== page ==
After being mandated to accept zero per cent wage increases in their last contract and discovering that senior management received a 9 per cent wage increase in one year alone during the same period, frontline Children’s Aid Society (CAS) workers at Family and Children’s Services of Guelph and Wellington County are standing up to management in their quest to seek a fair contract to fight off further inequality and disparity at the agency, says the Canadian Union of Public Employees (CUPE).

“Our members are standing up and saying no to further inequality and demanding to be treated fairly and with respect,” says Cathy Thomas, president of CUPE 4325. “We are not asking for 9 per cent wage increases that management received, but we are asking the agency to create a more balanced and equal work place where our members’ work is recognized and valued with a fair contract.”

Thomas is referring to the 2014 sunshine list where three of the four senior managers received well over 9 per cent wage increases, and the now retired Executive Director, the highest paid manager, received 6.43 per cent wage increases all in one year alone. These substantial raises are in stark contrast to the frontline workers who reluctantly endured a zero per cent increase for two consecutive years during the same contract period.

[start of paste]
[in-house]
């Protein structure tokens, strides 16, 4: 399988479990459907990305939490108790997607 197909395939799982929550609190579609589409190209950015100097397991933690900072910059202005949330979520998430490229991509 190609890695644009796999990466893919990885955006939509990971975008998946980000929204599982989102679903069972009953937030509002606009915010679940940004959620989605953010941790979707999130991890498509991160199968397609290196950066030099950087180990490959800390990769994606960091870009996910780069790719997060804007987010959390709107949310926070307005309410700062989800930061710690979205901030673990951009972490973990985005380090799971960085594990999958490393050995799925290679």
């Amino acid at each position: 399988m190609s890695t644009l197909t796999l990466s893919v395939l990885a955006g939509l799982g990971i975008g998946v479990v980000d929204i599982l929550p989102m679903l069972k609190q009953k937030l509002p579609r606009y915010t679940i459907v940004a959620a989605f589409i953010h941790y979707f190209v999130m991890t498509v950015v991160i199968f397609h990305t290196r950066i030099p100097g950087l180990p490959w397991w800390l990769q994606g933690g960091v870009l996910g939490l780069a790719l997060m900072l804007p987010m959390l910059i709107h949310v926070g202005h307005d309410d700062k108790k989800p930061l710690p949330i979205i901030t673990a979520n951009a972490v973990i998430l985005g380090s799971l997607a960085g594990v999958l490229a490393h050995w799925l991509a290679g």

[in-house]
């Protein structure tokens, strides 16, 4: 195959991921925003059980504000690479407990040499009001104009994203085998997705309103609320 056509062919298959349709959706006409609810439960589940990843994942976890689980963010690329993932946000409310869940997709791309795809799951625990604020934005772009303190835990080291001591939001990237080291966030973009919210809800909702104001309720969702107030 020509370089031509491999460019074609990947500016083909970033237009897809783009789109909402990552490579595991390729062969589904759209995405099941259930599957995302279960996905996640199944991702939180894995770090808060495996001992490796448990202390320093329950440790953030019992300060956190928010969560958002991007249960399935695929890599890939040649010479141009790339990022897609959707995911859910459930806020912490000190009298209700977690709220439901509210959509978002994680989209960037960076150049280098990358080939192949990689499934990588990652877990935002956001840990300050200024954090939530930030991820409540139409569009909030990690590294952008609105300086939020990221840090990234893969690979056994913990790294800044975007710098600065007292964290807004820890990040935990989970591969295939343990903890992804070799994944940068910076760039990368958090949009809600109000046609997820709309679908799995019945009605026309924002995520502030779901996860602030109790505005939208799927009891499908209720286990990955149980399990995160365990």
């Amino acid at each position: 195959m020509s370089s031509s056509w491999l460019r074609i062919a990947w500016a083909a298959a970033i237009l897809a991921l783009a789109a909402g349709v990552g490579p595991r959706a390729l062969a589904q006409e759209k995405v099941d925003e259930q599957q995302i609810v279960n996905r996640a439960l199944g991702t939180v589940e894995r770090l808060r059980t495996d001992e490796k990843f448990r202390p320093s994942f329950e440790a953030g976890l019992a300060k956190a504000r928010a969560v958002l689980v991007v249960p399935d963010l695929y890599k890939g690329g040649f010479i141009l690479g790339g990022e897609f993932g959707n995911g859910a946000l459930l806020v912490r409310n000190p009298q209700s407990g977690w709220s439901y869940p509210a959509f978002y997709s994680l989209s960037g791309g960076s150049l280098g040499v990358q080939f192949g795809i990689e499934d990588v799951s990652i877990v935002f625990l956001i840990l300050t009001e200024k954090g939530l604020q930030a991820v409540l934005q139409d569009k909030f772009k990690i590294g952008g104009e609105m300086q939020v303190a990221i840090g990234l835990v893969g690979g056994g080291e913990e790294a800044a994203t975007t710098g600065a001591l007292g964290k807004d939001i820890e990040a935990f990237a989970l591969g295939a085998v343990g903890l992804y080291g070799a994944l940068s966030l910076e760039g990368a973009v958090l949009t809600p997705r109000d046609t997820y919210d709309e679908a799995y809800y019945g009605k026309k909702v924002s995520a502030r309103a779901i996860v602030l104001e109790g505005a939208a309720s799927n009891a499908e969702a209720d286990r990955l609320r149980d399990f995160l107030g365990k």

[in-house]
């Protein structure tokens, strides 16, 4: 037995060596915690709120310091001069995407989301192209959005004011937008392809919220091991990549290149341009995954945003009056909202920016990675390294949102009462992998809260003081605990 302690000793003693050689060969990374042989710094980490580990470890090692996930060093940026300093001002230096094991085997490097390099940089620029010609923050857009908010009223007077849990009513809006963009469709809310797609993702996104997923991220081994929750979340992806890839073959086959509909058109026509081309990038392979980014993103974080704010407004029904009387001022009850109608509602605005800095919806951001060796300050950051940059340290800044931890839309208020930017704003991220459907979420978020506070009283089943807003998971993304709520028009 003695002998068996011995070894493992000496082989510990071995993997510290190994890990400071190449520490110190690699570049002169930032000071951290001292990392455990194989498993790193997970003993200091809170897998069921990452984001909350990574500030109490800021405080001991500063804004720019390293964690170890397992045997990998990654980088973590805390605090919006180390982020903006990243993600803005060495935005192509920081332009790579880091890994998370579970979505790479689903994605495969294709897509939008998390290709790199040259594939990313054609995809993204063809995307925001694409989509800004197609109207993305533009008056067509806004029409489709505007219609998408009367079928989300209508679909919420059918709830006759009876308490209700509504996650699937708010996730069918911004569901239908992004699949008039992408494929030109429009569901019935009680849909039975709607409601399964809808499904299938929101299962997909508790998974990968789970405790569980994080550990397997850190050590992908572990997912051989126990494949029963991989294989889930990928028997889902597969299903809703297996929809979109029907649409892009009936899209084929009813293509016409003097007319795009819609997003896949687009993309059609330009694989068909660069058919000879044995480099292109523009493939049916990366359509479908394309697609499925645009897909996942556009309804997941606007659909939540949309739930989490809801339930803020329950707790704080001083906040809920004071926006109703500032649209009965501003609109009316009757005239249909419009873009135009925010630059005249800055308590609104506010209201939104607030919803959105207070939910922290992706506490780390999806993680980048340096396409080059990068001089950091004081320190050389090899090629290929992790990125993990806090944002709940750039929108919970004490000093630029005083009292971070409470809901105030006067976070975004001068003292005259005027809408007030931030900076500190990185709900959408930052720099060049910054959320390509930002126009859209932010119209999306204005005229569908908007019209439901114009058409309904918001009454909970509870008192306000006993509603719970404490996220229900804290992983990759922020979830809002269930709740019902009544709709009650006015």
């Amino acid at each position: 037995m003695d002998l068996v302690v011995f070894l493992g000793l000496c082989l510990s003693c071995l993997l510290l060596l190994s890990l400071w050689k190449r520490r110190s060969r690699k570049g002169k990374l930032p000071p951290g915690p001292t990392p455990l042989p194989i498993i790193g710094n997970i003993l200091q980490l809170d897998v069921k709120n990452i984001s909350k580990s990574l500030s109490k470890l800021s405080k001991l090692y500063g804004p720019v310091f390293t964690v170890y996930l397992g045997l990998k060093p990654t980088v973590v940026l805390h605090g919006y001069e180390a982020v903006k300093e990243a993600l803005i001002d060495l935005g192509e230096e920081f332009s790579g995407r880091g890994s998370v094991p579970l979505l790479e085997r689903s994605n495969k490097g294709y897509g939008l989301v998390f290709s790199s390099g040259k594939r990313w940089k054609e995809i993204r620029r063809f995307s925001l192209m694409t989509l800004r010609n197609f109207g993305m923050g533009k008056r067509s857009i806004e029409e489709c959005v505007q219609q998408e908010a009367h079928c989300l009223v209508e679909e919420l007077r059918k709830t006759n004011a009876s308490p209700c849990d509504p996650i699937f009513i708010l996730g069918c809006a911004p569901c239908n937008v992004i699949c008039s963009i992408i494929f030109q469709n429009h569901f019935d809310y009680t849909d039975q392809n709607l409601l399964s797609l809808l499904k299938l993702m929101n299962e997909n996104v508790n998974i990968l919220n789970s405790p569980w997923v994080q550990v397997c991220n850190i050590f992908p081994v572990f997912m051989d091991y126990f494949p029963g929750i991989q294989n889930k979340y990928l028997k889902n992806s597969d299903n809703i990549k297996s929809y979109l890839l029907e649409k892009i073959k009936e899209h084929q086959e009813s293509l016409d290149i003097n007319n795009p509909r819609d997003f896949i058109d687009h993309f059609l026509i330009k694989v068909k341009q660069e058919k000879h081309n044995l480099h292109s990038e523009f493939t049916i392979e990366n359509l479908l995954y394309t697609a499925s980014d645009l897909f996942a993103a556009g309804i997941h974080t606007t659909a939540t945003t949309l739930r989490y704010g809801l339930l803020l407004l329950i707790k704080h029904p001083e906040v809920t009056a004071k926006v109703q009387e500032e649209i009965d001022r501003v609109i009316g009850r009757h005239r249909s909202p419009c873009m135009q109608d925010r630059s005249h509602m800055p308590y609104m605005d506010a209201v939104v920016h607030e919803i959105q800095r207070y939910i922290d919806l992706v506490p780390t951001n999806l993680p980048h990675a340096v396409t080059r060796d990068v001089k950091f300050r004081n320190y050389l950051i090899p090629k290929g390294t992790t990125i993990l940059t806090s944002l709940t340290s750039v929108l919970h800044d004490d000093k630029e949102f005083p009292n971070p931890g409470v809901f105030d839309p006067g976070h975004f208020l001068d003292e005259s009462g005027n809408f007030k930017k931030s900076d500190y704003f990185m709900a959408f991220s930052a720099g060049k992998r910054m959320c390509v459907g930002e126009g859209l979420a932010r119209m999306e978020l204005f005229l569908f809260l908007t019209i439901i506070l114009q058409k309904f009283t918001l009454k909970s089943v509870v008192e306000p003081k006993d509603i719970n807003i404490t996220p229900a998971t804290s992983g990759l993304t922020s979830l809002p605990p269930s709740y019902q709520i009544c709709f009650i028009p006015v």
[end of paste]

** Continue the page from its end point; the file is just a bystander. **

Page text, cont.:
“That’s why our members rejected management’s last contract offer and we are saying no to further widening the disparity that exists in this agency,” continued Thomas. “Our members just want a fair contract so we can continue to help at-risk children and their families – the last thing we want is a service disruption that would further affect our clients.”

Both parties will be entering mediation talks on Monday, April 4, with the assistance of a provincial mediator. They face a legal lockout or strike deadline on Saturday, April 9, at 12:01 a.m. CUPE 4325 represents 130 social service workers who help run the agency and deliver important programs for at-risk children and youth and their families. These workers provide ongoing support and services to 450 families, assist 150 to 200 children in our agency’s care, work with 74 foster families, and handle 25 to 50 walk-ins a day, with many other daily duties that keep the agency operating on a daily basis. Their previous contract expired on March 31, 2015.

“We are urging our board members to stand with the frontline workers and pave the way for management to return to the bargaining table with a clear intention to reach a fair collective agreement and avoid an unnecessary service disruption,” concluded Thomas.

For more information, please contact:

Cathy Thomas, President of CUPE 4325, 226-808-7893

Diana Zawadzki, CUPE National Representative, 905-515-9536

James Chai, CUPE Communications, 905-739-3999